Ben Greenman | The New Yorker | amazon
“What Love Has…Joined Together” is a standout among the otherwise undistinguished Miracles albums of the period. But it’s important for another reason. It’s the Halley’s Comet of Smokey Robinson albums: after the original LP was released, in 1970, and the record got a CD release, in 1992, it has been unavailable. As other Miracles and Robinson solo albums reappeared on CD, sometimes with annoying regularity and opportunistic repackaging, “What Love Has…Joined Together” remained out of print. And over that time, the value of the CD climbed steadily. I remember seeing it in a record store a decade ago for fifty dollars, and thinking how preposterous that was—fifty dollars for a single CD. But the value only increased, and a few years back copies were selling for more than a hundred dollars. I had to beg an older guy I knew to make me a cassette copy, and even then I had to settle for him cutting off “You’ve Made Me So Very Happy” about thirty seconds too early. The exceedingly valuable CD is pictured in this YouTube user video of the title song.
Today, Motown rereleases “What Love Has…Joined Together.” Or does it? Motown’s rerelease is virtual—the company has made an MP3 version of the record available on Amazon, iTunes, and other digital retailers. There are no plans for a physical product. The question of rerelease, again, is answered without quite being answered. More people can now hear the music, which is an unqualified good: more people need to hear it. But does this mean that more people possess the record?
Whilst planning a trip to Argentina with Bruno (focus puller and part of Studio Murmur, imagining I would just go there for a couple months holiday whilst also seeing what opportunities there were for work, I got an email out of the blue from Luisa Gerstein (the lead singer of Landshapes, and vocalist for TEED) asking if I was interested in doing her next video. There was a problem though, as it involved shooting the Cholita wrestlers in Bolivia and the budget wasn’t big. What luck! I can speak Spanish and we were already going to Argentina, so the flight costs would be just the single from Buenos Aires to La Paz, which suddenly made the whole project very viable, with us just budgeting to fly out our DOP Doug Walshe. There’s nothing better than being contacted directly by the artist and working with them directly. I had just started to work independently myself with Studio Murmur, so it was a wonder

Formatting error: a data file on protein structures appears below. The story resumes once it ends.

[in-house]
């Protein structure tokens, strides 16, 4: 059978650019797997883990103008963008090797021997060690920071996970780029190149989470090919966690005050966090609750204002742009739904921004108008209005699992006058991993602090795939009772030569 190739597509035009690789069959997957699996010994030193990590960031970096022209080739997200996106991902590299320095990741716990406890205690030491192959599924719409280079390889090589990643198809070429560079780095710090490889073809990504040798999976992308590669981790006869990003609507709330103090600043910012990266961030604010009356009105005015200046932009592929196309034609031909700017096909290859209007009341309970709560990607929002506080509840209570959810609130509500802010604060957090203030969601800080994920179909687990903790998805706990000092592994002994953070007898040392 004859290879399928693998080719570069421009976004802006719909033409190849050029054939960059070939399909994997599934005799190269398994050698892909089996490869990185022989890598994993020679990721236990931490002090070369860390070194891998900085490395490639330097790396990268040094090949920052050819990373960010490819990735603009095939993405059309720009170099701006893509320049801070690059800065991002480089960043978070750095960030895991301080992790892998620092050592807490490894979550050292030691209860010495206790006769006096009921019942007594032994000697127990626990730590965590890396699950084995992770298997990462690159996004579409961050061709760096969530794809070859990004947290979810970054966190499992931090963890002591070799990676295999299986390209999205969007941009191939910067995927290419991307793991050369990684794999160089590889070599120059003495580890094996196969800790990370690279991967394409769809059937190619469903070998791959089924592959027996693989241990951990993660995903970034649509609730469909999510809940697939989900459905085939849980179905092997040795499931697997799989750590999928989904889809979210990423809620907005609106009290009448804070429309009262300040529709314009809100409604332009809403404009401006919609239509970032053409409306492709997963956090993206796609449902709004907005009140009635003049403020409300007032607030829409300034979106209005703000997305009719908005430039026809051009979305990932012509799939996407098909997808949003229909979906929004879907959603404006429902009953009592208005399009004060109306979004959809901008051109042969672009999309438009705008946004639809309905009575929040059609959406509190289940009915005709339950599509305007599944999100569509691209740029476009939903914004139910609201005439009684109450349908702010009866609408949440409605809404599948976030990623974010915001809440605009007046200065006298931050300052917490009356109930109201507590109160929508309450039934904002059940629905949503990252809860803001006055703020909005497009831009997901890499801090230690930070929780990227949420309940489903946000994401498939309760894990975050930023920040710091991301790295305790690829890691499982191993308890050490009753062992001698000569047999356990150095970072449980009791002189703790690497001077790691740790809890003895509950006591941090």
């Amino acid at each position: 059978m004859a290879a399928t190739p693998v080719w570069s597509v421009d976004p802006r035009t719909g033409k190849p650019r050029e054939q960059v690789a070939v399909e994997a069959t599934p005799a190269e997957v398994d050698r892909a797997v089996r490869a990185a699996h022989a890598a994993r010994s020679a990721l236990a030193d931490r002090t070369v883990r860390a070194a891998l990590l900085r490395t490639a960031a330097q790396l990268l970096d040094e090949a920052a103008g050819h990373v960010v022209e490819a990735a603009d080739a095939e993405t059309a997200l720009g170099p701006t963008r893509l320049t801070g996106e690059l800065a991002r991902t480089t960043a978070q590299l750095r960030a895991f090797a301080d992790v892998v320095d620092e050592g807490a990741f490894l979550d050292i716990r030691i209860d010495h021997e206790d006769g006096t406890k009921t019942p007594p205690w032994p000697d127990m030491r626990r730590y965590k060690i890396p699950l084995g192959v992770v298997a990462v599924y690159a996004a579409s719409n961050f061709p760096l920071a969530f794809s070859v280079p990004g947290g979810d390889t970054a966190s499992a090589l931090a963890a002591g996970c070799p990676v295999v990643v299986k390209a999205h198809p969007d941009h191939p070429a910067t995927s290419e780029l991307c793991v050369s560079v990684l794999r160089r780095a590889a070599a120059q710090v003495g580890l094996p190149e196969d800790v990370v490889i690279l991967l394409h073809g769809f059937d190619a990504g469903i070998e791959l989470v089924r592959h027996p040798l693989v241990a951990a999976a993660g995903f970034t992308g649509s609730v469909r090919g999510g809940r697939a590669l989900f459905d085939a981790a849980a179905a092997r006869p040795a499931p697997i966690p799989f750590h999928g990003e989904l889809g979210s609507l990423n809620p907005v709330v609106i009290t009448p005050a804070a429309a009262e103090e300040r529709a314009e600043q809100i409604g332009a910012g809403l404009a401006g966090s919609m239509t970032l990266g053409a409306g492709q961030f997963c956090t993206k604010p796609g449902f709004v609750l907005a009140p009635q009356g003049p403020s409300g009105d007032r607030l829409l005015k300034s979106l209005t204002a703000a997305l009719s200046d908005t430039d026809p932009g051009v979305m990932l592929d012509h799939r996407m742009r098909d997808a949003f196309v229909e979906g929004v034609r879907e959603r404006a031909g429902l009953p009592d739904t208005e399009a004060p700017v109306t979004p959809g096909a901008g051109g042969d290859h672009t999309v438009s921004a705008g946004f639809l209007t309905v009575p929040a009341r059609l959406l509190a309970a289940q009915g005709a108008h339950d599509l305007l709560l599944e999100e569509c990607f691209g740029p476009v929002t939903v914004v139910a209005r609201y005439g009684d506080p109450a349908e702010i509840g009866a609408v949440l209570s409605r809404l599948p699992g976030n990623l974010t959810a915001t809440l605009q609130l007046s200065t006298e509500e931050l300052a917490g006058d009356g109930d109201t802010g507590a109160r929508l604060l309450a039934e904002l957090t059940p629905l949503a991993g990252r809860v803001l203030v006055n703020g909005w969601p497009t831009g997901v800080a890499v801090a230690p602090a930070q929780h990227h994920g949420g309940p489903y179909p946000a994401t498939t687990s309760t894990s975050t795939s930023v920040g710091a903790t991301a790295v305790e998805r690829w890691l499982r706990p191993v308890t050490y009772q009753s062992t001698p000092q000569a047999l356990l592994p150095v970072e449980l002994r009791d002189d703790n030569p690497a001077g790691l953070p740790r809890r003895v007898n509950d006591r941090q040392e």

Tom Jobbins | Vimeo
Greg Kot | The Chicago Tribune | amazon
It’s nice to have talented friends. Kelly Hogan has collected dozens of them over the years in a career marked as much by her personal generosity as her remarkable singing voice, and ace songwriters such as Vic Chesnutt, Robyn Hitchcock and Stephin Merritt step up with some durable tunes on her first studio album in 11 years. But it’s what Hogan does with the songs that makes “I Like to Keep Myself in Pain” (Anti) such a landmark.
Michael Roffman | Consquence of Sound | amazon
Written on the road and recorded across America in upstate New York, Los Angeles, and Philadelphia, the follow-up to 2011′s Smoke Ring for My Halo turns the Philadelphia songwriter into a seasoned explorer, conjuring up the rugged frontier magic that Young, Browne, Fleetwood, and Petty sharpened in the ’70s. This album’s alive and far removed from the claustrophobic confines of his last outing, whose dreary black and white cover offered a succinct portrait of that album’s introverted personality. Similarly, Wakin‘s cover correlates its implicit themes, capturing Vile on a perfect day, standing outside a building tagged with his name, the album’s title, and splotches of album-related street art. It’s a bold statement for an artist that spends most of his time behind a wall of hair, but it’s the right one to make for this indomitable album.Advertisements